N. Am. Freight Car Ass'n v. STB, 529 F.3d 1166 (DC Cir. 2008). General principles recognized in past decisions include: that a rail carrier seeking to collect assessed demurrage charges must provide evidence to establish the dates of actual or constructive car placement and release and to show how the assessed charges were computed; 
that a rail carrier may not collect demurrage when it is responsible for the delay; 
and that the shipper or receiver must establish by competent evidence that the assailed charges are unlawful based on the claims it has asserted.
The Board has also recognized that demurrage principles may continue to develop as industry practices and technology change. In Capitol Materials, for example, the Board stated that “[i]n light of the technological advances that have been made with respect to railroad operations in recent years, it might be appropriate for railroads to reconsider some of their longstanding demurrage practices under which delivering railroads charge their customers demurrage regardless of the reasons for delays.” 7 S.T.B. at 577-78 (noting that the widespread use of computers and sophisticated tracking systems now allows railroads to determine the location of rail cars in the rail system with more precision, and that in-transit delays and other anomalies that could interfere with time-of-delivery expectations also would likely be known). Most recently, in Utah Central Railway—Petition for Declaratory Order—Kenco Logistic Services, LLC, FD 36131, slip op. at 12 n.38 (STB served Mar. 20, 2019), the Board noted that it may need to consider future action to ensure that shippers, receivers, and smaller rail carriers are not being forced to bear the burden of delays due to actions not attributable to them.
The overarching purpose of demurrage is to incentivize the efficient use of rail assets (both equipment and track) by holding rail users accountable when their actions or operations use those resources beyond a specified period of time. See, e.g.,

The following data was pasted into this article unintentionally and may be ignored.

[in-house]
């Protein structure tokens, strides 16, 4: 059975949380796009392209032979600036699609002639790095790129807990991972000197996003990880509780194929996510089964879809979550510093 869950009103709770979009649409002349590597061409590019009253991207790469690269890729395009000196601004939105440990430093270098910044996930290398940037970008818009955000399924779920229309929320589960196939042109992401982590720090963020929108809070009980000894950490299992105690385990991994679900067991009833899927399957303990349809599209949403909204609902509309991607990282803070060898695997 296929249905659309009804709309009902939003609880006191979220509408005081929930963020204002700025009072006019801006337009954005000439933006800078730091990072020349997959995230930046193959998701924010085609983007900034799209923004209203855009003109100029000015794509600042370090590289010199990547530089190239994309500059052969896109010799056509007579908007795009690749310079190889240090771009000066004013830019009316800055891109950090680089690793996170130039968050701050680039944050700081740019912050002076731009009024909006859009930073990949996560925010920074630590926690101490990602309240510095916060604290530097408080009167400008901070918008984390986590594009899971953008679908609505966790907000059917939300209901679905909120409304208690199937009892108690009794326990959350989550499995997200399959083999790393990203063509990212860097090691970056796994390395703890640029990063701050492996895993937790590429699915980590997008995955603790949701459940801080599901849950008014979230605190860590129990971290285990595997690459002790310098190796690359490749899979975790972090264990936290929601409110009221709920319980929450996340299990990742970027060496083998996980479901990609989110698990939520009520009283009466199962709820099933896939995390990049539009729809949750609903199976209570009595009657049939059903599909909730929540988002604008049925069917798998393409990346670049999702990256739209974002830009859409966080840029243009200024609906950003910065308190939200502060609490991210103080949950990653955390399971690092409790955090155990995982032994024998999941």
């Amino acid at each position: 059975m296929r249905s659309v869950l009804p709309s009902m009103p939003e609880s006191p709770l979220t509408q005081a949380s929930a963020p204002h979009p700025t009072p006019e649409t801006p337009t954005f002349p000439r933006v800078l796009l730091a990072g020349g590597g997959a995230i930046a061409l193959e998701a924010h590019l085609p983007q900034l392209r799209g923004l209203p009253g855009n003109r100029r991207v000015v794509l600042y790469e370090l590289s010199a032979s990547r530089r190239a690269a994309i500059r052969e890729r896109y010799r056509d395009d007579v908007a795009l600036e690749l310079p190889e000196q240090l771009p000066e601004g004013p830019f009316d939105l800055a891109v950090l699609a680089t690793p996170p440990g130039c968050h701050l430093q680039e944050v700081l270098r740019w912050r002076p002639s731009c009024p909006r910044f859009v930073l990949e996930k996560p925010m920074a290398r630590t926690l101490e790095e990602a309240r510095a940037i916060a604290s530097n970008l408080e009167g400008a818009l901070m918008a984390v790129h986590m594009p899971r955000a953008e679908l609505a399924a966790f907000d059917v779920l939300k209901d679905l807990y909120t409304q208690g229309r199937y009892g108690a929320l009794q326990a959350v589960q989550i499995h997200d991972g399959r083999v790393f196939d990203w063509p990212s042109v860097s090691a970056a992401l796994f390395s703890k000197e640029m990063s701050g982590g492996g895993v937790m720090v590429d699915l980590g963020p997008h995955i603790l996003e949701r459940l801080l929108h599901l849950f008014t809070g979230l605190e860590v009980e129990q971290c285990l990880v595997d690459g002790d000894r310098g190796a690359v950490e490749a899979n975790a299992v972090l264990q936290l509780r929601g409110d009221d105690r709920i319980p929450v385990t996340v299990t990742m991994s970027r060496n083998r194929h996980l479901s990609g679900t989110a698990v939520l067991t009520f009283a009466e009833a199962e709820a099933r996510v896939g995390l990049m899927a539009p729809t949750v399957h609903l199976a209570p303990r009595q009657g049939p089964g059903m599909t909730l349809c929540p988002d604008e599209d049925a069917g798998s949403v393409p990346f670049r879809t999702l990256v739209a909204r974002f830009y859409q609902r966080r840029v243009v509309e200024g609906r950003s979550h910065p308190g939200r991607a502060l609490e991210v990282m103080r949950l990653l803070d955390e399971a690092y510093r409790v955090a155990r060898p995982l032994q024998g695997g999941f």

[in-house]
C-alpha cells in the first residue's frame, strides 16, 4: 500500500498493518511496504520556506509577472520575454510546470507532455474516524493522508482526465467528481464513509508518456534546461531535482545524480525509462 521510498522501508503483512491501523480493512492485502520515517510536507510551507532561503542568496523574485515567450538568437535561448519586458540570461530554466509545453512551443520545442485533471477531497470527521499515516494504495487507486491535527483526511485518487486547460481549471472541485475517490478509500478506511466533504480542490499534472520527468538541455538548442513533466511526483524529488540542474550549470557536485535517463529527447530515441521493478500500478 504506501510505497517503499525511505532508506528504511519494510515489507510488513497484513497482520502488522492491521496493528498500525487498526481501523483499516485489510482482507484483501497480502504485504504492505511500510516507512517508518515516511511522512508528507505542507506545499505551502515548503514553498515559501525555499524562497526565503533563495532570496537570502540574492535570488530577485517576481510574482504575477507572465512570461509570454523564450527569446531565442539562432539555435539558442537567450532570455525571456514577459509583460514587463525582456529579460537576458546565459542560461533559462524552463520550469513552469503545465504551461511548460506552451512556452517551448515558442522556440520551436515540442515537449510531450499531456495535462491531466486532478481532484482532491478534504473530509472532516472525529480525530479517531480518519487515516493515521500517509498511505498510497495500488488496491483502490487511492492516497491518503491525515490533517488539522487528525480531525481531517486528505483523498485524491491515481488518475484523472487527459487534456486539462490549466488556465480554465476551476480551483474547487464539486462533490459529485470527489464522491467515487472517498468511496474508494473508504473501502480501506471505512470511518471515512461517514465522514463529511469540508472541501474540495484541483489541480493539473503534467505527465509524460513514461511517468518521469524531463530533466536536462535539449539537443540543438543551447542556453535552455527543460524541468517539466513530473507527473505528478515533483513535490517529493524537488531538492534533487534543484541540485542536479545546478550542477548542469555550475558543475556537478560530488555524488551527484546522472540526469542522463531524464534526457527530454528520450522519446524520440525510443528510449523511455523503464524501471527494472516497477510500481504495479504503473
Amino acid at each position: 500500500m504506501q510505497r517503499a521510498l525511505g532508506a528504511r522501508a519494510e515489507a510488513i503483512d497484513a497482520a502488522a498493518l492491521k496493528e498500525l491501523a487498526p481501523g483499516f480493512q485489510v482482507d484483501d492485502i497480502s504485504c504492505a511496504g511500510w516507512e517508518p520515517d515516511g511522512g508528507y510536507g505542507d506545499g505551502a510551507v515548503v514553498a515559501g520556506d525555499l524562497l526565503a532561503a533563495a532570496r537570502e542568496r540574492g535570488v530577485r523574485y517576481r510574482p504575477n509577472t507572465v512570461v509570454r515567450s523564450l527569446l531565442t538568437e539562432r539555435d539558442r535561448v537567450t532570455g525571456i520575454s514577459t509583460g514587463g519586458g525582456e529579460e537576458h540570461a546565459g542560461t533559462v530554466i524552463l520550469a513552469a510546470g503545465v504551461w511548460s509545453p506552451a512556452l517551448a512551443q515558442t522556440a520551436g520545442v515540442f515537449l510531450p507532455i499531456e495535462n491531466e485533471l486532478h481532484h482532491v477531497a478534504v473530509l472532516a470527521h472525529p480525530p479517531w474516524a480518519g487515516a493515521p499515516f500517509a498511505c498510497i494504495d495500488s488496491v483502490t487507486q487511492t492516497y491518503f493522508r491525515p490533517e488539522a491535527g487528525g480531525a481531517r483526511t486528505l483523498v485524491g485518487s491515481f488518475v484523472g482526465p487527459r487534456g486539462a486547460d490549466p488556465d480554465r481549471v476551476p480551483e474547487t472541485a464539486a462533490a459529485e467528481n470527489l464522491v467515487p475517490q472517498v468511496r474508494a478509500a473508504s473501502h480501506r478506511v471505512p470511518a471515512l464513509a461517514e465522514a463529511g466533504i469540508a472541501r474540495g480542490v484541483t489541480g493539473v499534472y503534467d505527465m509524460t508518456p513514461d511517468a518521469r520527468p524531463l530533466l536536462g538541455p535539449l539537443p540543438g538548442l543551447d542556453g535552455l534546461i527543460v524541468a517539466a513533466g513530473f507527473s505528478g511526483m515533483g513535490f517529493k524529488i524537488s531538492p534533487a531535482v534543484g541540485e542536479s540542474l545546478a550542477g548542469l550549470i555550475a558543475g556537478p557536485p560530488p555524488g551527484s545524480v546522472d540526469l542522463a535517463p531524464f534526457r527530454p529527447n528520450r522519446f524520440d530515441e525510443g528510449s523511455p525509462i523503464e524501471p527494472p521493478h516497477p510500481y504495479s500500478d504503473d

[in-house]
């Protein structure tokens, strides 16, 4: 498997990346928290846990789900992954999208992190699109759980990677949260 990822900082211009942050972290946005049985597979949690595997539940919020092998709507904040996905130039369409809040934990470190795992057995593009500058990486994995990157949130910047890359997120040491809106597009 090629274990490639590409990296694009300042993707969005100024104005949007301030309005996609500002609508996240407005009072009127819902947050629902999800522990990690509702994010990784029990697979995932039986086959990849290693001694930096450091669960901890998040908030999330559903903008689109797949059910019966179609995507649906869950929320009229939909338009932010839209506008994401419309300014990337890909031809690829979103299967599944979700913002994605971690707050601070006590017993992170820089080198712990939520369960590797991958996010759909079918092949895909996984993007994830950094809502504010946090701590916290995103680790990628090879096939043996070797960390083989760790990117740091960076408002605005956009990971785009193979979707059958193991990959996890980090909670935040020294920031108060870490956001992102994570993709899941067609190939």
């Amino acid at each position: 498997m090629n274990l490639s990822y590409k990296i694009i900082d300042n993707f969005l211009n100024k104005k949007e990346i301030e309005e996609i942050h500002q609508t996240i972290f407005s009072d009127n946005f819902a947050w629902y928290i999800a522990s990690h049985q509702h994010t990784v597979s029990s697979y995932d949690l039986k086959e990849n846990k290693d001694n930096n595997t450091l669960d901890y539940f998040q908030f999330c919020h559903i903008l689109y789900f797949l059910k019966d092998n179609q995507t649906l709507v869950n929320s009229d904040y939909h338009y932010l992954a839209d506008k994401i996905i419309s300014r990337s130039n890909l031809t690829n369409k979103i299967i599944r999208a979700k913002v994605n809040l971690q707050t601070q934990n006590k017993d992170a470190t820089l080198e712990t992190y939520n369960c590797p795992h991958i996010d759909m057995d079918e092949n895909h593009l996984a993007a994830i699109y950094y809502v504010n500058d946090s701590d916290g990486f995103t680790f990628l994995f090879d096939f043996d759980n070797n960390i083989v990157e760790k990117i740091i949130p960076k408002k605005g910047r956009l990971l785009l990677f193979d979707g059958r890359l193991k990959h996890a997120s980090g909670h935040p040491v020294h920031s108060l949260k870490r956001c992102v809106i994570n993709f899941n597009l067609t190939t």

Kittanning, 253 U.S. at 323 (“The purpose of demurrage charges is to promote car efficiency by penalizing undue detention of cars.”). Under this foundational precept, that period of time must be reasonable,
and further it is unreasonable to charge demurrage for delays attributable to the rail carrier. See, e.g.,
R.R. Salvage & Restoration, Inc., NOR 42102 et al., slip op. at 4 (stating “a shipper is not required to compensate a railroad for delay in returning the asset if the railroad and not the shipper is responsible for the delay”). The Board has also expressed concerns about demurrage charges for delays that a shipper or receiver did not cause. See, e.g.,
Utah Central Ry., FD 36131, slip op. at 12 n.38; Exemption of Demurrage from Regulation, EP 462, slip op. at 4. Where demurrage charges are imposed for circumstances beyond the shipper's or receiver's reasonable control, they do not accomplish their purpose to incentivize behavior to encourage efficiency—the stated rationale for and objective of the rail carriers' demurrage rules and charges 
—and the purpose of demurrage is not fulfilled. Charges assessed for circumstances beyond the shipper's or receiver's reasonable control would, as a general matter, not fulfill the purpose of demurrage.
The general principles discussed below, which flow from the agency's precedent and governing statutes and are consistent with the purpose of demurrage, can help frame the demurrage reasonableness issues in individual cases, together with the evidence and argument presented in those proceedings.